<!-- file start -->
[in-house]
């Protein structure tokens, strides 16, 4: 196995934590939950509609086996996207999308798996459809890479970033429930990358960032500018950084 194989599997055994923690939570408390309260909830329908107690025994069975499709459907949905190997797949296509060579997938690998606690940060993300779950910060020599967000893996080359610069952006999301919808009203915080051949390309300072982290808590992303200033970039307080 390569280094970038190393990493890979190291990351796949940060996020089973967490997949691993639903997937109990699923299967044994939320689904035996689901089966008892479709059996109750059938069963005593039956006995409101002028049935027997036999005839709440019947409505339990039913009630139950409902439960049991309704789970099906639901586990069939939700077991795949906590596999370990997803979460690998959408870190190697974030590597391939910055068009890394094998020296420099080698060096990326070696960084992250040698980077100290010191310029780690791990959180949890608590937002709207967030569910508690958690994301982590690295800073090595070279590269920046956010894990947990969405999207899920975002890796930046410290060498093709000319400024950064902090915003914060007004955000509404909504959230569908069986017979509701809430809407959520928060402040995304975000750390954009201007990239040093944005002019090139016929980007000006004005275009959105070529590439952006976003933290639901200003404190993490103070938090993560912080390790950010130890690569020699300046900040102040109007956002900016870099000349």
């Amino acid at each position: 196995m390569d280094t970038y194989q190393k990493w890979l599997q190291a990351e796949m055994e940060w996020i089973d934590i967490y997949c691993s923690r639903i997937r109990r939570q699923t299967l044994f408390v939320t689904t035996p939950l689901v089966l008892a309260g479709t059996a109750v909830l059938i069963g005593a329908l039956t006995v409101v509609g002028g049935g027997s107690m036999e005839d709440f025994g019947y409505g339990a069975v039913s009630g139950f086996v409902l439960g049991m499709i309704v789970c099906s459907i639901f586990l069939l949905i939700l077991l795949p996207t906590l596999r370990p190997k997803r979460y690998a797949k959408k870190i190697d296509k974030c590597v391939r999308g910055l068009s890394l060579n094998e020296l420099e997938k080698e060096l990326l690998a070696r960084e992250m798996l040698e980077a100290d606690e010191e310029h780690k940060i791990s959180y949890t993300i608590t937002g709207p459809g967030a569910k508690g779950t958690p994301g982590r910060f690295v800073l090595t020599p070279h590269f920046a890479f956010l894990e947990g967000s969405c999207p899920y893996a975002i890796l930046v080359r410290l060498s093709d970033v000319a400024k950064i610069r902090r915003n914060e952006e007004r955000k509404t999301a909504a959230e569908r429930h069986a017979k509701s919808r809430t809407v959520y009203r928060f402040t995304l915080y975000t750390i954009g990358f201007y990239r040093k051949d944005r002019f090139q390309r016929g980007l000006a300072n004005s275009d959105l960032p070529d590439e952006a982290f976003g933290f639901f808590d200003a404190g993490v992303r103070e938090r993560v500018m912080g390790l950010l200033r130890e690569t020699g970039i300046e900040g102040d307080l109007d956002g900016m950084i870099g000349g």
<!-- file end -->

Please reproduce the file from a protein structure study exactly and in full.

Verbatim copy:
[in-house]
């Protein structure tokens, strides 16, 4: 196995934590939950509609086996996207999308798996459809890479970033429930990358960032500018950084 194989599997055994923690939570408390309260909830329908107690025994069975499709459907949905190997797949296509060579997938690998606690940060993300779950910060020599967000893996080359610069952006999301919808009203915080051949390309300072982290808590992303200033970039307080 390569280094970038190393990493890979190291990351796949940060996020089973967490997949691993639903997937109990699923299967044994939320689904035996689901089966008892479709059996109750059938069963005593039956006995409101002028049935027997036999005839709440019947409505339990039913009630139950409902439960049991309704789970099906639901586990069939939700077991795949906590596999370990997803979460690998959408870190190697974030590597391939910055068009890394094998020296420099080698060096990326070696960084992250040698980077100290010191310029780690791990959180949890608590937002709207967030569910508690958690994301982590690295800073090595070279590269920046956010894990947990969405999207899920975002890796930046410290060498093709000319400024950064902090915003914060007004955000509404909504959230569908069986017979509701809430809407959520928060402040995304975000750390954009201007990239040093944005002019090139016929980007000006004005275009959105070529590439952006976003933290639901200003404190993490103070938090993560912080390790950010130890690569020699300046900040102040109007956002900016870099000349």
């Amino acid at each position: 196995m390569d280094t970038y194989q190393k990493w890979l599997q190291a990351e796949m055994e940060w996020i089973d934590i967490y997949c691993s923690r639903i997937r109990r939570q699923t299967l044994f408390v939320t689904t035996p939950l689901v089966l008892a309260g479709t059996a109750v909830l059938i069963g005593a329908l039956t006995v409101v509609g002028g049935g027997s107690m036999e005839d709440f025994g019947y409505g339990a069975v039913s009630g139950f086996v409902l439960g049991m499709i309704v789970c099906s459907i639901f586990l069939l949905i939700l077991l795949p996207t906590l596999r370990p190997k997803r979460y690998a797949k959408k870190i190697d296509k974030c590597v391939r999308g910055l068009s890394l060579n094998e020296l420099e997938k080698e060096l990326l690998a070696r960084e992250m798996l040698e980077a100290d606690e010191e310029h780690k940060i791990s959180y949890t993300i608590t937002g709207p459809g967030a569910k508690g779950t958690p994301g982590r910060f690295v800073l090595t020599p070279h590269f920046a890479f956010l894990e947990g967000s969405c999207p899920y893996a975002i890796l930046v080359r410290l060498s093709d970033v000319a400024k950064i610069r902090r915003n914060e952006e007004r955000k509404t999301a909504a959230e569908r429930h069986a017979k509701s919808r809430t809407v959520y009203r928060f402040t995304l915080y975000t750390i954009g990358f201007y990239r040093k051949d944005r002019f090139q390309r016929g980007l000006a300072n004005s275009d959105l960032p070529d590439e952006a982290f976003g933290f639901f808590d200003a404190g993490v992303r103070e938090r993560v500018m912080g390790l950010l200033r130890e690569t020699g970039i300046e900040g102040d307080l109007d956002g900016m950084i870099g000349g």